A picture of MiL aged about 3 years with two of her brothersMy MiL was a real character, although I did not always think so at the time. She often saw things completely differently to other people. In retrospect I can see that much of what she did was very amusing, although at the time many of us in the family did not necessarily think so.
She was very thrifty and did not like to spend money. This resulted in her having gadgets that did not work properly because she retrieved things that other people threw out.
She had a little handheld hoover, which was very heavy and had a bag that would swell when used. It was more than likely thrown out by someone else because there was a hole in the bag. She had carefully patched and stitched the hole up and was very happy with it. I use to watch her whizzing around, the dust being sucked up at the front and blown out through the patch at the back. I did not have the courage or heart to tell her, but just watched in amusement.She would hang her perishables in a little meat safe in a tree. A box with grill windows all round. This would drive animals in the area mad with desire. She had a fridge but did not switch it on, because of the purring sound it made, and knowing that it was using electricity day and night drove her to distraction. This became a major problem for us when visiting one year. Our eldest son became very ill, and it turned out to be Scarlet Fever. He was prescribed a double course of antibiotics. He had never taken them before, and this resulted in her having to have the fridge switched on to keep the antibiotic fresh!!! She did not believe in illness, doctors, hospitals or inoculations, and kept saying "that old stuff cannot be doing him any good" and in exasperation I would repeat that we had to do as the doctor advised. Of course she was proved right, it turned out that our son was allergic to the antibiotic and his face blew up like a balloon. She said "I knew it was doing him no good".
She never had a washing machine, and when H bought me one, her reaction was "well done, well deserved". Everybody knew what she meant when she said things like that.
Her Grandson bought one half of an architecturally interesting Victorian Lodge/Gatehouse to a big house when he got married, and her comment was "good of him to take it on".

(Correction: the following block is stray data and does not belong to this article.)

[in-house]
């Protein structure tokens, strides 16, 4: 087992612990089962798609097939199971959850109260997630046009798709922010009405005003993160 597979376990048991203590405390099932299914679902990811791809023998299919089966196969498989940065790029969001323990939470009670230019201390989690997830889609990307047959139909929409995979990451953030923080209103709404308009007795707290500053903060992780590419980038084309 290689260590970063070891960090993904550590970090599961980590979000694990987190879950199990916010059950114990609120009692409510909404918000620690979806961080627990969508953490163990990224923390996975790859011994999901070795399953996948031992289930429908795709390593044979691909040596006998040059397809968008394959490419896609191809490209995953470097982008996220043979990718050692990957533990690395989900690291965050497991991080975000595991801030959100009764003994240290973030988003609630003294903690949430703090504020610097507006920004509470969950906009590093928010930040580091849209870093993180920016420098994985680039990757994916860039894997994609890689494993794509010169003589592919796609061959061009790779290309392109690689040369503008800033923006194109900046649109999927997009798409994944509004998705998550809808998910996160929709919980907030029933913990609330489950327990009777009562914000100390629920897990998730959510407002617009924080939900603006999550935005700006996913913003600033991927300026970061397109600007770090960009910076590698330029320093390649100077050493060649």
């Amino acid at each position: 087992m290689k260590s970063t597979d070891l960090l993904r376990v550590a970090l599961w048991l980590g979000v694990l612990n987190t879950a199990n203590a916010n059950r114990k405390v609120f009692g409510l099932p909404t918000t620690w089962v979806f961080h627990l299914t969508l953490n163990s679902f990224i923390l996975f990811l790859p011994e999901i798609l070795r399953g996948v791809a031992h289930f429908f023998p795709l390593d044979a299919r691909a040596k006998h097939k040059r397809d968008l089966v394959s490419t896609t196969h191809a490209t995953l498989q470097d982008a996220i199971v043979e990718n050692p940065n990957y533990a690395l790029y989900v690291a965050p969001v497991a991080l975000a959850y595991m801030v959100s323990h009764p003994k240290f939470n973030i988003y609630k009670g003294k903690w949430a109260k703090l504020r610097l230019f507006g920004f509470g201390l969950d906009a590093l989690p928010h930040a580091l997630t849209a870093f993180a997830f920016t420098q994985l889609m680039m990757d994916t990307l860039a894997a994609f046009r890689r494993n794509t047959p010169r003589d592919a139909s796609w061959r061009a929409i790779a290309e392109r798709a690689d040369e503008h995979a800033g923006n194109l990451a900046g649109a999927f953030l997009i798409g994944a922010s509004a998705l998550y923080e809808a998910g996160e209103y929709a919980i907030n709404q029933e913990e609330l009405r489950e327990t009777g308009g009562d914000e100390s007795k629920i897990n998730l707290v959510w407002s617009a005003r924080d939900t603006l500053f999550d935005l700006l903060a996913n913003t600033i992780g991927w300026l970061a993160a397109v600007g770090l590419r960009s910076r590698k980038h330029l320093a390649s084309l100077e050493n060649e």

She did not send H to school because he was happy playing around on the farm. It also would have meant a very long walk for her to get him there along the country lanes. The School Inspector came to see her when H was nearing six to see where he was. She said he was very happy as he was helping his father on the farm. It did not seem to do him too much harm, he still passed his scholarship and got a place at the local Grammar school when he was only ten, the usual age being eleven.
She was a very hard worker, and a thrifty saver. She never spent anything on herself. A trait which has been inherited by H. He is, however, very generous towards everyone else. H's father would take us on one side and say "you would not believe how much money your mother has saved", she was completely unaware that he had looked at her private Post Office savings books!
One year we went on holiday with them to the coast. We had travelled down from Scotland, where we were living to Surrey with our eldest son, who was still a baby. In those days that was a really long journey in our little Mini car. The following day we set off from their home for the coast. It was a journey of about 35 miles, but along winding country roads. We were in our car and they travelled ahead of us. When we arrived she was in a panic, she had left some of her saved money squirrelled away in a secret place, and was worried that she might die and no one would know where it was. I had to turn our car around, and drive her all of the way back again so that she could retrieve the money. Very annoying and tiring at the time, but funny when looking back.
H with his mother and sister
The sad thing is, if she had been educated to a higher level, she had the potential and character to have been very successful in some sphere of life. She is still an ever present memory to us all.